Abstract

Modern food processing methods and the widespread ownership of both domestic and catering microwave ovens have permitted rapid growth in the production of a wide range of frozen and cook‐chill foods for retail and catering use.

Details

Nutrition & Food Science, vol. 91 no. 3
Type: Research Article
ISSN: 0034-6659

Article
Publication date: 1 May 1986

Richard Faulks

The texture of cooked potato is an amalgam of those physical characteristics perceived during preparation and consumption. They may range from a visual assessment of…

Abstract

The texture of cooked potato is an amalgam of those physical characteristics perceived during preparation and consumption. They may range from a visual assessment of disintegration and flouriness, hardness or crispness, physical work needed to mash, cut, or penetrate with a fork, through to the more subtle sensations of bite, smoothness or graininess sensed in the mouth. Different criteria for the assessment of textural quality will be applied to different cooked potato products, such as boiled, mashed, chipped, roast or baked potatoes, and it is therefore important to understand the underlying physical, compositional and chemical properties of the tuber and how they contribute to the production of textural attributes.

Details

Nutrition & Food Science, vol. 86 no. 5
Type: Research Article
ISSN: 0034-6659

Article
Publication date: 1 December 1997

Richard Faulks and Sue Southon

Notes that of 600 carotenoids found in nature, only 40 are regularly consumed by humans. Looks at the biological functions of carotenoids. Reports on studies with regard…

397

Abstract

Notes that of 600 carotenoids found in nature, only 40 are regularly consumed by humans. Looks at the biological functions of carotenoids. Reports on studies with regard to the effects on health carotenoid‐rich diets.

Details

Nutrition & Food Science, vol. 97 no. 6
Type: Research Article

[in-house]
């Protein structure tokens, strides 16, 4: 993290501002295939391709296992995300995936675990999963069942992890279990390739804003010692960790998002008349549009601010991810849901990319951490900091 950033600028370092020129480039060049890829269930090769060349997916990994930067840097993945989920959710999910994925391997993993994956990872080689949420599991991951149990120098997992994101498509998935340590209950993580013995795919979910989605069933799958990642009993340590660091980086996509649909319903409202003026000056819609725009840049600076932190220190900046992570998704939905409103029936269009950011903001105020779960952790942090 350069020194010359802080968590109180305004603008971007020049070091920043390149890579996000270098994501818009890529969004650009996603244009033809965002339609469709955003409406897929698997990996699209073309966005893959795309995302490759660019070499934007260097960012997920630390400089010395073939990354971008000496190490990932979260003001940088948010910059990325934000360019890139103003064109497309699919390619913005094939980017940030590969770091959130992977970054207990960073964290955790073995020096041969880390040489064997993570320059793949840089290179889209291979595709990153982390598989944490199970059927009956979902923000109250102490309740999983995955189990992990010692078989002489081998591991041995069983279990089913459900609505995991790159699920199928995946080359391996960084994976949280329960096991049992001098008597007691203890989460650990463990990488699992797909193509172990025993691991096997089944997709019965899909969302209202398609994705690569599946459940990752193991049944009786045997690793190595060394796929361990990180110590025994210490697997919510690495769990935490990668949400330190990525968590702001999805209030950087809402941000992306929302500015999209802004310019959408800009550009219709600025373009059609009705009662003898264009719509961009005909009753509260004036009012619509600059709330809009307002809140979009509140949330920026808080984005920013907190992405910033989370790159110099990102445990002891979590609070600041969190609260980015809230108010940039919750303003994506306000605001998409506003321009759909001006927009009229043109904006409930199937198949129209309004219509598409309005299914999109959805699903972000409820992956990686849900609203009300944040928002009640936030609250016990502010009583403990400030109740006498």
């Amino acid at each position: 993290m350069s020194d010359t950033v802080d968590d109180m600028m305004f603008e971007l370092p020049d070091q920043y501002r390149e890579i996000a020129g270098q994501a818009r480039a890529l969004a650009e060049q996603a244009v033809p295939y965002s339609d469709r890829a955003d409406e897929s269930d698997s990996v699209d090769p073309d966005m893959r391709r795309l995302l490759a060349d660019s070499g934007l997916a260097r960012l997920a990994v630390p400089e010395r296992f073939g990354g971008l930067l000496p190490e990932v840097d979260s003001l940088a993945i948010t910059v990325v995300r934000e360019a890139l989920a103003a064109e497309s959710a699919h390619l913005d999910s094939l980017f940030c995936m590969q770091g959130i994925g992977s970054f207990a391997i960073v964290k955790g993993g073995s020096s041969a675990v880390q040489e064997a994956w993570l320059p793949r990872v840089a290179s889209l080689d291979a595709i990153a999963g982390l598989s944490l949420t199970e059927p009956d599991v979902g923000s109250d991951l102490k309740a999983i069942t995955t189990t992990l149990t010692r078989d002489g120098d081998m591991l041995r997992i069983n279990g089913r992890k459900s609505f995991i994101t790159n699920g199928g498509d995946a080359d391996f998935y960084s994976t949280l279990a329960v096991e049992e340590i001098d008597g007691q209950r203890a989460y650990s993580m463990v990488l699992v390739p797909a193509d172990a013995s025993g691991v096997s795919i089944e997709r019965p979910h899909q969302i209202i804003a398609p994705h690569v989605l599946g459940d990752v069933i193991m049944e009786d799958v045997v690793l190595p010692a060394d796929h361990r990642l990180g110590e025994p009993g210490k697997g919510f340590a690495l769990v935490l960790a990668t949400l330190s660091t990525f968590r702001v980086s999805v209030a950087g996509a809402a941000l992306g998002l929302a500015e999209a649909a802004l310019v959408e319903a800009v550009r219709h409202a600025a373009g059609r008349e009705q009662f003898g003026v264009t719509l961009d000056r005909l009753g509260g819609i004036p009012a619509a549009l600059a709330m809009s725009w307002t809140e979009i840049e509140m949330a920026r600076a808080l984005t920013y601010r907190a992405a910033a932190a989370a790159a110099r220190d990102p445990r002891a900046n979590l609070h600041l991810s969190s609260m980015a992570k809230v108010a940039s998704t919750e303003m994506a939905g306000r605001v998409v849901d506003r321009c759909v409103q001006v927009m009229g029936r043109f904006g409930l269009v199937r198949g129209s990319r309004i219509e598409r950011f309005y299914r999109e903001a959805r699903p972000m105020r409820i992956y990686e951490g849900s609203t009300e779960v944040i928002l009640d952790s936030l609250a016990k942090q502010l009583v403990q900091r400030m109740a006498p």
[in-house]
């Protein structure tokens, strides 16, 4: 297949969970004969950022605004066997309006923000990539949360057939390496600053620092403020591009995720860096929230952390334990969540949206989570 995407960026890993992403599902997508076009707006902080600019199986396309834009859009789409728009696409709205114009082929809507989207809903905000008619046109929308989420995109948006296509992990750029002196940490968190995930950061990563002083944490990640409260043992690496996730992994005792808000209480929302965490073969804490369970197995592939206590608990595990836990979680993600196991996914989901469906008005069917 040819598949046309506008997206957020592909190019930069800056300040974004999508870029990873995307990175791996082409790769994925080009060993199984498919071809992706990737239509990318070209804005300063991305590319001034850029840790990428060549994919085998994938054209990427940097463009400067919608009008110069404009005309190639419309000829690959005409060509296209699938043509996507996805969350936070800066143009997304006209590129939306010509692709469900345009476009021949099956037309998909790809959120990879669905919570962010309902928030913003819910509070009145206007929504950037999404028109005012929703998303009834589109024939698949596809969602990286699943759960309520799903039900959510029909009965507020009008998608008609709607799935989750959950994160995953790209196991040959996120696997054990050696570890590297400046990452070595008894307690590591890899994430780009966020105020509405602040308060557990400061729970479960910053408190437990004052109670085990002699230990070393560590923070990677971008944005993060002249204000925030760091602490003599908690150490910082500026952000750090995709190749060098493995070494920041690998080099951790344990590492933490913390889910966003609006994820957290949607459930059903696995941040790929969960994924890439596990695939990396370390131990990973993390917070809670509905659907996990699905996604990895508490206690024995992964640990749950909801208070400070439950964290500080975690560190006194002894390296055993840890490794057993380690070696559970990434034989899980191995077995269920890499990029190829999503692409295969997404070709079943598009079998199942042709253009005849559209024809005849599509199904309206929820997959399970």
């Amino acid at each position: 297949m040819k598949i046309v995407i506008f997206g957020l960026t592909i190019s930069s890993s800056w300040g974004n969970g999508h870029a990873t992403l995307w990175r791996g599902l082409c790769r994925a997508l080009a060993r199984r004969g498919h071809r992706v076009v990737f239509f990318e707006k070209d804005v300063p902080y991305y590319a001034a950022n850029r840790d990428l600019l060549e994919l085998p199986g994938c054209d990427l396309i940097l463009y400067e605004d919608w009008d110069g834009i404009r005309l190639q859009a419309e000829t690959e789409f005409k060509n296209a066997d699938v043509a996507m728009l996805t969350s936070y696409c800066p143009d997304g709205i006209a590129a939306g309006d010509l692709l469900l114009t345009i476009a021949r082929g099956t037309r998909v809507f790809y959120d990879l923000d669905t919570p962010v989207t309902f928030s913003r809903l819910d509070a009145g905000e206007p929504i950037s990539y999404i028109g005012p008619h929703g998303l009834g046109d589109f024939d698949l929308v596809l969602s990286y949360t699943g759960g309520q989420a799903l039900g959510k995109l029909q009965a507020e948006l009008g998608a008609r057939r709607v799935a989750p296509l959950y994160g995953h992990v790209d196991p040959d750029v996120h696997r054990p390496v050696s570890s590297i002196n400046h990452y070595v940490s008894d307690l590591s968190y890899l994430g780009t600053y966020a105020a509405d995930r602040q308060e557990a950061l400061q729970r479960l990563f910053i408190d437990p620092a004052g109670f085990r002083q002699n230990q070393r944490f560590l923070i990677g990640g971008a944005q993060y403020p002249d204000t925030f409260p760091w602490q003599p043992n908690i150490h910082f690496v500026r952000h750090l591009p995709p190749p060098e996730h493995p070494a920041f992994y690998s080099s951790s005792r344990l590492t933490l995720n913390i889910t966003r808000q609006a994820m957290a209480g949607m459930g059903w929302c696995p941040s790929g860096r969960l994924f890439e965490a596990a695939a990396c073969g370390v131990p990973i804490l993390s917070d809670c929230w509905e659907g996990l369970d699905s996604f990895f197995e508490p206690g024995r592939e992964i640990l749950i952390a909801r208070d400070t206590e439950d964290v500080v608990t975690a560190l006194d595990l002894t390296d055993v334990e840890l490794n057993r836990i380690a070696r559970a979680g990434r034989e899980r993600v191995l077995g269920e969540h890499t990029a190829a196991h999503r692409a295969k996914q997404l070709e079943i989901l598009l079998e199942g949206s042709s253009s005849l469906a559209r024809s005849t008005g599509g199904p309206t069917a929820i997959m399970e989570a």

ISSN: 0034-6659

Keywords

Article
Publication date: 1 April 1973

M.R. Denning, Edmund Davies and L.J. Lawton

June 22,1972 Damages — Remoteness — Negligence — Economic loss — Contractors damaging cable supplying electricity to factory — Physical damage to metal in factory's…

Abstract

June 22,1972 Damages — Remoteness — Negligence — Economic loss — Contractors damaging cable supplying electricity to factory — Physical damage to metal in factory's furnace as result of power cut — Loss of profit from “melt” and from further melts which would have taken place if no power cut — Whether economic loss recoverable — Whether economic loss attaching to physical loss recoverable — Doctrine of parasitic damages.

Details

Managerial Law, vol. 14 no. 1
Type: Research Article
ISSN: 0309-0558

Book part
Publication date: 30 March 2005

Richard Iles

Abstract

Details

Public Transport in Developing Countries
Type: Book
ISBN: 978-0-08-045681-2

Article
Publication date: 1 March 2011

Richard W. Schwester

The touted benefits of inter-governmental contracting are cost savings and simplicity when compared to shared service agreements. Some managers and public officials resist…

Abstract

The touted benefits of inter-governmental contracting are cost savings and simplicity when compared to shared service agreements. Some managers and public officials resist contracting given the assumption that there may be a drop-off in service quality. However, inter-governmental contracting introduces market forces which theoretically would improve performance while keeping costs per unit of output low (Boyne, 1998). This paperexamines municipal police contracting in the State of New Jersey, the purpose of which is to determine if there are statistically significant differences in non-violent crime rates among municipalities that maintain their own police force versus those that contract with neighboring municipalities for police services. Contracting costs are also explored. While summary statistics indicate lower non-violent crime rates among municipalities that maintain their own police force compared to those that contract for police services, multiple regression results indicate that contracting does not predict higher non-violent crime rates at the .05 level. Therefore, contracting for police services should be explored as an alternative municipal policing model.

Details

Journal of Public Procurement, vol. 11 no. 1
Type: Research Article
ISSN: 1535-0118